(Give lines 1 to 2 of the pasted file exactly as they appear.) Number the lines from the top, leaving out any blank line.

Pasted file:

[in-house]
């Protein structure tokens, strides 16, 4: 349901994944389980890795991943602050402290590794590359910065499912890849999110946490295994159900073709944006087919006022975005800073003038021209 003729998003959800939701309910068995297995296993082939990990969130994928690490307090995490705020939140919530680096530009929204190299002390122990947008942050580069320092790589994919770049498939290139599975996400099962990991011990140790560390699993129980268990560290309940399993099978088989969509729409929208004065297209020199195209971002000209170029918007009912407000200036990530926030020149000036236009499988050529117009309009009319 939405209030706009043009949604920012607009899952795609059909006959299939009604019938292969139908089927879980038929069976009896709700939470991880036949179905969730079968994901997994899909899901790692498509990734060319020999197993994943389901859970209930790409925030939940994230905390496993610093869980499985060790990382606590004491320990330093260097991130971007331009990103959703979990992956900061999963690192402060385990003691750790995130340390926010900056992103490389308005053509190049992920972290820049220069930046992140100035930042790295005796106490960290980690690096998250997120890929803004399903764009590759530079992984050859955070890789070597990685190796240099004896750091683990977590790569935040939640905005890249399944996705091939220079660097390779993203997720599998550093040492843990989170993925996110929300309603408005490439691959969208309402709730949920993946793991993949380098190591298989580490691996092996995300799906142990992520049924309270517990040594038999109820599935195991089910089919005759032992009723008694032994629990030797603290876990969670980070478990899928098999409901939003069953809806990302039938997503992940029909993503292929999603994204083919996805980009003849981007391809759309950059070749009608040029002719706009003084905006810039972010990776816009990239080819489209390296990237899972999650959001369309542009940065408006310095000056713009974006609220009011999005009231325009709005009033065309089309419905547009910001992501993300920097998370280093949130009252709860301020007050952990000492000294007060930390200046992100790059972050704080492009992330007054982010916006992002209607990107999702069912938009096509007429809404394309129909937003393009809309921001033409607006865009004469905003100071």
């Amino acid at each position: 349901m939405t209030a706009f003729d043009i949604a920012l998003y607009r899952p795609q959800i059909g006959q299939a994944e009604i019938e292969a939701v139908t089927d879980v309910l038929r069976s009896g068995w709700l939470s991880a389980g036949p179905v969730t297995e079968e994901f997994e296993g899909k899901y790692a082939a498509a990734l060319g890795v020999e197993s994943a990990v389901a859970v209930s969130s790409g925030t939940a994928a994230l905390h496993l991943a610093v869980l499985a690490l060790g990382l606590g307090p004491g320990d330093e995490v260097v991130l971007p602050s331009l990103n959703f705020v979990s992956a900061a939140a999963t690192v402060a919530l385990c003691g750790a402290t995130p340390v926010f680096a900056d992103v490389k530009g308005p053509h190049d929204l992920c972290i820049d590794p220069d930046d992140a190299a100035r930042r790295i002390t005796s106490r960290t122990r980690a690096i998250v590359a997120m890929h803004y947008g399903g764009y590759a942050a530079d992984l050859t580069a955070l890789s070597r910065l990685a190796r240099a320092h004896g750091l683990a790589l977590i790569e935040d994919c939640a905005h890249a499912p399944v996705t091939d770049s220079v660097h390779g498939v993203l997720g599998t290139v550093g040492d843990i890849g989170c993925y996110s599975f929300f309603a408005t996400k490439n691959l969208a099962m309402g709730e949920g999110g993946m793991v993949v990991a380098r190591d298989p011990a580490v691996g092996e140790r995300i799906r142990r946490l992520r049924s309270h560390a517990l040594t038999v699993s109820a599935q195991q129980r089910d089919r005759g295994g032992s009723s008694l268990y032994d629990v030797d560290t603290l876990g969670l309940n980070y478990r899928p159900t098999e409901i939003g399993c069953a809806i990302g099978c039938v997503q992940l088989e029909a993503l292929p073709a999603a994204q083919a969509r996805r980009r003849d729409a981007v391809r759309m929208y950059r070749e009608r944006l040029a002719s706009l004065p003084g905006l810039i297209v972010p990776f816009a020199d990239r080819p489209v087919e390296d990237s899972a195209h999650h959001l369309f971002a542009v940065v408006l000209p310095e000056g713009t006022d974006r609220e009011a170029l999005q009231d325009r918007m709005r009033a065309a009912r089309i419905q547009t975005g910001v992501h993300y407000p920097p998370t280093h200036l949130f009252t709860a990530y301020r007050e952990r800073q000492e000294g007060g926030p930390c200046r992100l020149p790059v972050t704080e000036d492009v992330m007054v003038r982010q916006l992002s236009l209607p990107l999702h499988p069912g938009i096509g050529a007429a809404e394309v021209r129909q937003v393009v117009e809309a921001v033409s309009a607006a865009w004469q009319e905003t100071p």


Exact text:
[in-house]
């Protein structure tokens, strides 16, 4: 349901994944389980890795991943602050402290590794590359910065499912890849999110946490295994159900073709944006087919006022975005800073003038021209 003729998003959800939701309910068995297995296993082939990990969130994928690490307090995490705020939140919530680096530009929204190299002390122990947008942050580069320092790589994919770049498939290139599975996400099962990991011990140790560390699993129980268990560290309940399993099978088989969509729409929208004065297209020199195209971002000209170029918007009912407000200036990530926030020149000036236009499988050529117009309009009319 939405209030706009043009949604920012607009899952795609059909006959299939009604019938292969139908089927879980038929069976009896709700939470991880036949179905969730079968994901997994899909899901790692498509990734060319020999197993994943389901859970209930790409925030939940994230905390496993610093869980499985060790990382606590004491320990330093260097991130971007331009990103959703979990992956900061999963690192402060385990003691750790995130340390926010900056992103490389308005053509190049992920972290820049220069930046992140100035930042790295005796106490960290980690690096998250997120890929803004399903764009590759530079992984050859955070890789070597990685190796240099004896750091683990977590790569935040939640905005890249399944996705091939220079660097390779993203997720599998550093040492843990989170993925996110929300309603408005490439691959969208309402709730949920993946793991993949380098190591298989580490691996092996995300799906142990992520049924309270517990040594038999109820599935195991089910089919005759032992009723008694032994629990030797603290876990969670980070478990899928098999409901939003069953809806990302039938997503992940029909993503292929999603994204083919996805980009003849981007391809759309950059070749009608040029002719706009003084905006810039972010990776816009990239080819489209390296990237899972999650959001369309542009940065408006310095000056713009974006609220009011999005009231325009709005009033065309089309419905547009910001992501993300920097998370280093949130009252709860301020007050952990000492000294007060930390200046992100790059972050704080492009992330007054982010916006992002209607990107999702069912938009096509007429809404394309129909937003393009809309921001033409607006865009004469905003100071």